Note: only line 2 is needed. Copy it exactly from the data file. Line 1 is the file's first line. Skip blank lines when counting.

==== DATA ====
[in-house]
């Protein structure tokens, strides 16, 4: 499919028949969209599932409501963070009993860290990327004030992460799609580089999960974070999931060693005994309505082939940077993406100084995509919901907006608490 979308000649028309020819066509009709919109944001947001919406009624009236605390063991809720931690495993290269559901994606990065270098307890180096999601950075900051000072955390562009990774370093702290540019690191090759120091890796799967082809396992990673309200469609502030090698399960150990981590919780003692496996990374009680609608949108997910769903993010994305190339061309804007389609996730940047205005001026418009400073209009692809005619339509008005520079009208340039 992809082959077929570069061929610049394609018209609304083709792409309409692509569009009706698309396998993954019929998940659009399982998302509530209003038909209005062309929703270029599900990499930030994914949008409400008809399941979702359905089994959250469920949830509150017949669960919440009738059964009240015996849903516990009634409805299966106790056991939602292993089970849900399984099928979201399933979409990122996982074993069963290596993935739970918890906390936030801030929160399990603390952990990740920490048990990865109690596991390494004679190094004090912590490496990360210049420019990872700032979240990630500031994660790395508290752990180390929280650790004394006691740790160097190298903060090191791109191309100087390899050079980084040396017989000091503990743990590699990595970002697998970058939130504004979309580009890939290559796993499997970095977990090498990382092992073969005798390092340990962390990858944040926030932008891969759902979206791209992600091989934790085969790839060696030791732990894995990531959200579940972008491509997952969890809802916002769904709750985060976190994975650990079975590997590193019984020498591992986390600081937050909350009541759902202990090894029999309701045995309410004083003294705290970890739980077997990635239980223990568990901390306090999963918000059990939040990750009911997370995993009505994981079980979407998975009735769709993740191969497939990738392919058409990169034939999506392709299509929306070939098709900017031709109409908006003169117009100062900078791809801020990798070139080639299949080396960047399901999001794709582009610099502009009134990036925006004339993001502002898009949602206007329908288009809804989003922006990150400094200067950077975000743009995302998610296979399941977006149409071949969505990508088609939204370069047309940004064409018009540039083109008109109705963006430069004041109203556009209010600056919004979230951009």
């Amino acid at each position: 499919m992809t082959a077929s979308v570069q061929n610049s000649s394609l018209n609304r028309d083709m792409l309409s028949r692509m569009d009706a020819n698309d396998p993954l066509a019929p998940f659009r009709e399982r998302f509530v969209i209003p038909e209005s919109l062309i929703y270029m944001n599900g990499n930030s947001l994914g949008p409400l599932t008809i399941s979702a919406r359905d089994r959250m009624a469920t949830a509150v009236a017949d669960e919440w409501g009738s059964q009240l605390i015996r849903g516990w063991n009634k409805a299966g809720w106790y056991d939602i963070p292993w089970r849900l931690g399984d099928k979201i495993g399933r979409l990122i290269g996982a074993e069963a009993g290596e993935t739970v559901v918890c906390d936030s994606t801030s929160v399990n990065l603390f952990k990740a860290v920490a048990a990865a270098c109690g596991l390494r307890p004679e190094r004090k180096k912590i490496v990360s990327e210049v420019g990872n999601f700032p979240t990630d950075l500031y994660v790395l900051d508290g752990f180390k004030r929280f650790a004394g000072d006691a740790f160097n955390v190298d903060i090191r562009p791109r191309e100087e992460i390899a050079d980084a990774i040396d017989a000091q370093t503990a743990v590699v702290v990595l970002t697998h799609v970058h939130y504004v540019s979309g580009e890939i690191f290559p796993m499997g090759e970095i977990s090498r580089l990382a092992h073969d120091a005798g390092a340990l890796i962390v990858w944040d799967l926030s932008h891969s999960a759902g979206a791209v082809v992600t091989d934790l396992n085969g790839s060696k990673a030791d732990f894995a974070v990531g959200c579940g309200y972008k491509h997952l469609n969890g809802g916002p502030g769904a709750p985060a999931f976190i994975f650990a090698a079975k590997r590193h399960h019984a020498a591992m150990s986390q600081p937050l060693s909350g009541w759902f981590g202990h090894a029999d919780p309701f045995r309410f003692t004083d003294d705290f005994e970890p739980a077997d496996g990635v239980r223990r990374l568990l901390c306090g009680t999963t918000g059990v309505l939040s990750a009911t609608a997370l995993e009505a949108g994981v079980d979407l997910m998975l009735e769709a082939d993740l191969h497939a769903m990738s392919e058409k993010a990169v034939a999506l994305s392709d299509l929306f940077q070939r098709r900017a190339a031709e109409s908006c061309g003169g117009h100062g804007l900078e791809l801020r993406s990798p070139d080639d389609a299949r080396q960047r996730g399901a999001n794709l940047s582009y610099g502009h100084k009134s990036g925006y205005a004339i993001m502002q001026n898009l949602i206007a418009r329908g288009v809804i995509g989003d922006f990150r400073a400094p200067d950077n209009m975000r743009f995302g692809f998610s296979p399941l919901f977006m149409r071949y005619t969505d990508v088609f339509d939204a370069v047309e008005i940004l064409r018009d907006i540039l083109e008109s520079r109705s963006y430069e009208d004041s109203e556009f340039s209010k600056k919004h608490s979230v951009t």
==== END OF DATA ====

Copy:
């Protein structure tokens, strides 16, 4: 499919028949969209599932409501963070009993860290990327004030992460799609580089999960974070999931060693005994309505082939940077993406100084995509919901907006608490 979308000649028309020819066509009709919109944001947001919406009624009236605390063991809720931690495993290269559901994606990065270098307890180096999601950075900051000072955390562009990774370093702290540019690191090759120091890796799967082809396992990673309200469609502030090698399960150990981590919780003692496996990374009680609608949108997910769903993010994305190339061309804007389609996730940047205005001026418009400073209009692809005619339509008005520079009208340039 992809082959077929570069061929610049394609018209609304083709792409309409692509569009009706698309396998993954019929998940659009399982998302509530209003038909209005062309929703270029599900990499930030994914949008409400008809399941979702359905089994959250469920949830509150017949669960919440009738059964009240015996849903516990009634409805299966106790056991939602292993089970849900399984099928979201399933979409990122996982074993069963290596993935739970918890906390936030801030929160399990603390952990990740920490048990990865109690596991390494004679190094004090912590490496990360210049420019990872700032979240990630500031994660790395508290752990180390929280650790004394006691740790160097190298903060090191791109191309100087390899050079980084040396017989000091503990743990590699990595970002697998970058939130504004979309580009890939290559796993499997970095977990090498990382092992073969005798390092340990962390990858944040926030932008891969759902979206791209992600091989934790085969790839060696030791732990894995990531959200579940972008491509997952969890809802916002769904709750985060976190994975650990079975590997590193019984020498591992986390600081937050909350009541759902202990090894029999309701045995309410004083003294705290970890739980077997990635239980223990568990901390306090999963918000059990939040990750009911997370995993009505994981079980979407998975009735769709993740191969497939990738392919058409990169034939999506392709299509929306070939098709900017031709109409908006003169117009100062900078791809801020990798070139080639299949080396960047399901999001794709582009610099502009009134990036925006004339993001502002898009949602206007329908288009809804989003922006990150400094200067950077975000743009995302998610296979399941977006149409071949969505990508088609939204370069047309940004064409018009540039083109008109109705963006430069004041109203556009209010600056919004979230951009």